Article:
Newspaper article St Louis Post-Dispatch (MO)

Senate Democrats Squashed Dole's Plans, but Still Admire the Man

Newspaper article St Louis Post-Dispatch (MO)

Senate Democrats Squashed Dole's Plans, but Still Admire the Man

Article excerpt

Tuesday was Bob Dole Day in the Senate - his last as Leader. But the Bob Dole Retirement Show was brought to you by a Democratic leadership that, to its amazement, made Dole's life in the Senate impossible. Dole thought he could run for president from the Senate. Senate Democrats - with help from House Republicans - proved him wrong.

A few hours before Dole's formal retirement, Senate Democratic leaders reflected on how they had mastered the master of the Senate. In a breakfast conversation in the Capitol, they spoke as professional politicians about the fate of a fellow professional whom they like and respect. For them, resisting the Republicans and foiling Dole was not a personal thing; it was about survival. They're still standing. And so Dole had to leave.

"My attitude has always been that only the paranoid survive," said Senate Democratic leader Tom Daschle, sporting a decidedly unparanoid smile. The Democrats' ability to stick together and stop the Republican program, he said, grew out of "the realization that unless we unified, we'd be in permanent minority status."

The Republicans helped by trying to force through a sweeping ideological agenda and loading bills with amendments and side issues. "It was so easy for me to say, `They're not being fair,' " Daschle said. Even the Senate's most conservative Democrats were furious at Republican overreach and stuck with their more liberal colleagues."Howell Heflin and Ted Kennedy would walk arm-in-arm."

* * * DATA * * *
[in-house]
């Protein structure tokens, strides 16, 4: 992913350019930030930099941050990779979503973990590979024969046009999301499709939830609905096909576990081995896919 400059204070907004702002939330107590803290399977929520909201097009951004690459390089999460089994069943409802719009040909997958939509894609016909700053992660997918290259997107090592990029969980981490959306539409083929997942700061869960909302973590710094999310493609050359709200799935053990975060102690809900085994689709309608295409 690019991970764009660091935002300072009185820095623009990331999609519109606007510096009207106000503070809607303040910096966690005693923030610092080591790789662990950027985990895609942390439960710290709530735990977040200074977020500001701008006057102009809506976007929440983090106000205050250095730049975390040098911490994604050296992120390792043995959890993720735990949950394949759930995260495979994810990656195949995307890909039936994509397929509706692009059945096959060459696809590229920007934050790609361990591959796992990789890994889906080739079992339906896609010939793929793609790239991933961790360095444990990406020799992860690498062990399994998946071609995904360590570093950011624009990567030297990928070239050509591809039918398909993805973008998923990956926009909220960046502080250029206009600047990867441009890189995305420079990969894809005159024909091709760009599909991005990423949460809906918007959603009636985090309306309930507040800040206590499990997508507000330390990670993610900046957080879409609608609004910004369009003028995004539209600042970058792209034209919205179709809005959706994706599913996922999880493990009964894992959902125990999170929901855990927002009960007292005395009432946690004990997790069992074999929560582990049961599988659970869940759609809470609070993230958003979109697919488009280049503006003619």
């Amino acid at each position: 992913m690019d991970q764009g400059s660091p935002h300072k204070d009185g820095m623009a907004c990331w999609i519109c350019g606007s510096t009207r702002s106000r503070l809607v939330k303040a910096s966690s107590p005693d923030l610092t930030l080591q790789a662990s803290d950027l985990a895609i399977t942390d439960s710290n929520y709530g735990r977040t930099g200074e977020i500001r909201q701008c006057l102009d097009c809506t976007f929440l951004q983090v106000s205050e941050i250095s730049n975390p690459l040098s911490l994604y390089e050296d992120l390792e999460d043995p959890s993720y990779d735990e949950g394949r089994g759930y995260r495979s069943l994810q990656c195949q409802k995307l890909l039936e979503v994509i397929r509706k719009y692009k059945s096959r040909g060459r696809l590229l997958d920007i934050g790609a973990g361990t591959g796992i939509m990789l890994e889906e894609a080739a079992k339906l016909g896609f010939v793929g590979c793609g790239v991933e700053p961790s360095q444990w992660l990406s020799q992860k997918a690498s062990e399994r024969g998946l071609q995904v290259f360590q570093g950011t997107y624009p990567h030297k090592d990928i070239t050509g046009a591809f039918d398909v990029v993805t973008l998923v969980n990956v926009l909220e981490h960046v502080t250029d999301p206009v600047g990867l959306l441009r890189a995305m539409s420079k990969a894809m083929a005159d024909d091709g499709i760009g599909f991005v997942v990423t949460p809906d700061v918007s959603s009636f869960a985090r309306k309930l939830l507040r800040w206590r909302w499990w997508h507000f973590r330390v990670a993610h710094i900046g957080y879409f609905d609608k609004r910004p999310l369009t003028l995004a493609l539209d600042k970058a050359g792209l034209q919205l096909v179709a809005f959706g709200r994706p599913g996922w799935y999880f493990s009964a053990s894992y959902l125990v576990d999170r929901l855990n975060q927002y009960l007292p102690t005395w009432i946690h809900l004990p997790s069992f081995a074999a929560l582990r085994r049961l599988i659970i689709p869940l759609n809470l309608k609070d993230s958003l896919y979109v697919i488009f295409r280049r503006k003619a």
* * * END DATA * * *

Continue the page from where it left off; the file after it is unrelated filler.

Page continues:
Sen. Harry Reid, D-Nev., another architect of Democratic resistance, said the Dole's whole approach was premised on the thoroughly plausible notion that Democrats were incapable of marching together. "We've always broken off in the past," said Reid. "We haven't done that this year."

The result, said Sen. Byron Dorgan, D-N.D., is that Dole "presided over failure in 1995." Dole thought he could build a record, or make President Bill Clinton's vetoes unpopular. He did neither.

But more than Democratic unity foiled Dole's hopes. The Senate leadersh ip, said Sen. John Breaux, D-La., is a lousy base for a presidential campaign. Breaux said he approached Dole and recalled the contest for the Democratic presidential nomination in 1960. …

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